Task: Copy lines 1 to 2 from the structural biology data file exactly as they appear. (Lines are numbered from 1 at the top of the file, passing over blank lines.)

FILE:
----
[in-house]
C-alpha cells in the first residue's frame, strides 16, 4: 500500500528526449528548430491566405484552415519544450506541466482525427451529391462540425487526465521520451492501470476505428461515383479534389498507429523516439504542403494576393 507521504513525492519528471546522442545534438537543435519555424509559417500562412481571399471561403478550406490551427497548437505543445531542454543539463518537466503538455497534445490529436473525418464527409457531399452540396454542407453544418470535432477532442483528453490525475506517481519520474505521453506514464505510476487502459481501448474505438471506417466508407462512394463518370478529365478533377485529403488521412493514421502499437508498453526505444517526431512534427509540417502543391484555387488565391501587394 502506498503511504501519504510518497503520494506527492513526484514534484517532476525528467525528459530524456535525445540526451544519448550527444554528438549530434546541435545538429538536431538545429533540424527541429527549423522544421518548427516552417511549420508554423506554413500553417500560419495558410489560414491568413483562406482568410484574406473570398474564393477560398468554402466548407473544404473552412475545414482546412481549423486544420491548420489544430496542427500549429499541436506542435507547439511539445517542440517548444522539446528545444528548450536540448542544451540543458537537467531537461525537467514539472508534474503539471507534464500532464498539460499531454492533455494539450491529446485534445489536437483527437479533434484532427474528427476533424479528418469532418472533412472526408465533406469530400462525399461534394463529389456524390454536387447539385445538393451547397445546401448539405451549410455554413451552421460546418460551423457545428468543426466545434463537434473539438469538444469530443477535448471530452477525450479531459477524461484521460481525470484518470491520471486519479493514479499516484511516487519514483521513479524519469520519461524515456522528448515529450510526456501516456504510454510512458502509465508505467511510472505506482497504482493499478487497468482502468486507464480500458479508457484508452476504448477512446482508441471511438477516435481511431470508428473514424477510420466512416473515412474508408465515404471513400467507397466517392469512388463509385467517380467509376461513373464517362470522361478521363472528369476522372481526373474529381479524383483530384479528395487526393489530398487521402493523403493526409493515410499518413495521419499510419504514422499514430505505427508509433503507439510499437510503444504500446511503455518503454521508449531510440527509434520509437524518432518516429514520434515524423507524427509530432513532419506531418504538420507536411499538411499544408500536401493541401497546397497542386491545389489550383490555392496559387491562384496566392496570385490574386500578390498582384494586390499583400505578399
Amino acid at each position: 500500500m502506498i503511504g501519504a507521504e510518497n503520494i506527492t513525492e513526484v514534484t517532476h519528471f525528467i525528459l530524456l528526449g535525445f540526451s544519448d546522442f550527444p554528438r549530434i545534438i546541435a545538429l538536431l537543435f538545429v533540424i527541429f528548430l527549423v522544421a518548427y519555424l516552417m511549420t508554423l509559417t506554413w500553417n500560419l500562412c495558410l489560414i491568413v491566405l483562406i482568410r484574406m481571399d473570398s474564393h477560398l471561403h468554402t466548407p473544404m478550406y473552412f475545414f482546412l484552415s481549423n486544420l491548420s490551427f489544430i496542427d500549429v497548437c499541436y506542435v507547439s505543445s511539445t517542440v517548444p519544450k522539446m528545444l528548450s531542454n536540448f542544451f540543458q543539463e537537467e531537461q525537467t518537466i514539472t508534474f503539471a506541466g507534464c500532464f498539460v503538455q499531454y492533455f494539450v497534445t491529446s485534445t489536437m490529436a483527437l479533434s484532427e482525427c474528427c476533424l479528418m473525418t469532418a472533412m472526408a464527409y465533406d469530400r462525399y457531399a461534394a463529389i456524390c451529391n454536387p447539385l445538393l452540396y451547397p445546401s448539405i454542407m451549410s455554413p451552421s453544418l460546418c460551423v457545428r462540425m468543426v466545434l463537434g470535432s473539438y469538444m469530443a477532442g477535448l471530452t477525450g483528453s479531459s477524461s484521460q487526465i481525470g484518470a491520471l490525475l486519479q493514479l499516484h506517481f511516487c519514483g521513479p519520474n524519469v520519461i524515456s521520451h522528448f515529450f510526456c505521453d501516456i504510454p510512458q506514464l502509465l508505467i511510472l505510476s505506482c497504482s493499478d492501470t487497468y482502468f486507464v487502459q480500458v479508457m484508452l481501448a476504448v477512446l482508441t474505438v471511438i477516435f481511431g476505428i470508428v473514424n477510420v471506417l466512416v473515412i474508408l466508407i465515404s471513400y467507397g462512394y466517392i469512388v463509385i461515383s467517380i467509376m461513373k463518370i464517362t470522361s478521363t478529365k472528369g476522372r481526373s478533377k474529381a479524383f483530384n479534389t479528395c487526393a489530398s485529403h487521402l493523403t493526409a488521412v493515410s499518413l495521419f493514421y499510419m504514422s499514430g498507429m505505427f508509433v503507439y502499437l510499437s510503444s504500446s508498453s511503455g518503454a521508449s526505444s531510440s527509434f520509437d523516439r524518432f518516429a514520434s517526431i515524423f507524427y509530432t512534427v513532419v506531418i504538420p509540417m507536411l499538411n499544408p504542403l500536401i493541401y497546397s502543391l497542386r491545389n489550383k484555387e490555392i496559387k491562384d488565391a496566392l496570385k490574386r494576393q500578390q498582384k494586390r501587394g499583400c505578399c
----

[in-house]
C-alpha cells in the first residue's frame, strides 16, 4: 500500500528526449528548430491566405484552415519544450506541466482525427451529391462540425487526465521520451492501470476505428461515383479534389498507429523516439504542403494576393 507521504513525492519528471546522442545534438537543435519555424509559417500562412481571399471561403478550406490551427497548437505543445531542454543539463518537466503538455497534445490529436473525418464527409457531399452540396454542407453544418470535432477532442483528453490525475506517481519520474505521453506514464505510476487502459481501448474505438471506417466508407462512394463518370478529365478533377485529403488521412493514421502499437508498453526505444517526431512534427509540417502543391484555387488565391501587394 502506498503511504501519504510518497503520494506527492513526484514534484517532476525528467525528459530524456535525445540526451544519448550527444554528438549530434546541435545538429538536431538545429533540424527541429527549423522544421518548427516552417511549420508554423506554413500553417500560419495558410489560414491568413483562406482568410484574406473570398474564393477560398468554402466548407473544404473552412475545414482546412481549423486544420491548420489544430496542427500549429499541436506542435507547439511539445517542440517548444522539446528545444528548450536540448542544451540543458537537467531537461525537467514539472508534474503539471507534464500532464498539460499531454492533455494539450491529446485534445489536437483527437479533434484532427474528427476533424479528418469532418472533412472526408465533406469530400462525399461534394463529389456524390454536387447539385445538393451547397445546401448539405451549410455554413451552421460546418460551423457545428468543426466545434463537434473539438469538444469530443477535448471530452477525450479531459477524461484521460481525470484518470491520471486519479493514479499516484511516487519514483521513479524519469520519461524515456522528448515529450510526456501516456504510454510512458502509465508505467511510472505506482497504482493499478487497468482502468486507464480500458479508457484508452476504448477512446482508441471511438477516435481511431470508428473514424477510420466512416473515412474508408465515404471513400467507397466517392469512388463509385467517380467509376461513373464517362470522361478521363472528369476522372481526373474529381479524383483530384479528395487526393489530398487521402493523403493526409493515410499518413495521419499510419504514422499514430505505427508509433503507439510499437510503444504500446511503455518503454521508449531510440527509434520509437524518432518516429514520434515524423507524427509530432513532419506531418504538420507536411499538411499544408500536401493541401497546397497542386491545389489550383490555392496559387491562384496566392496570385490574386500578390498582384494586390499583400505578399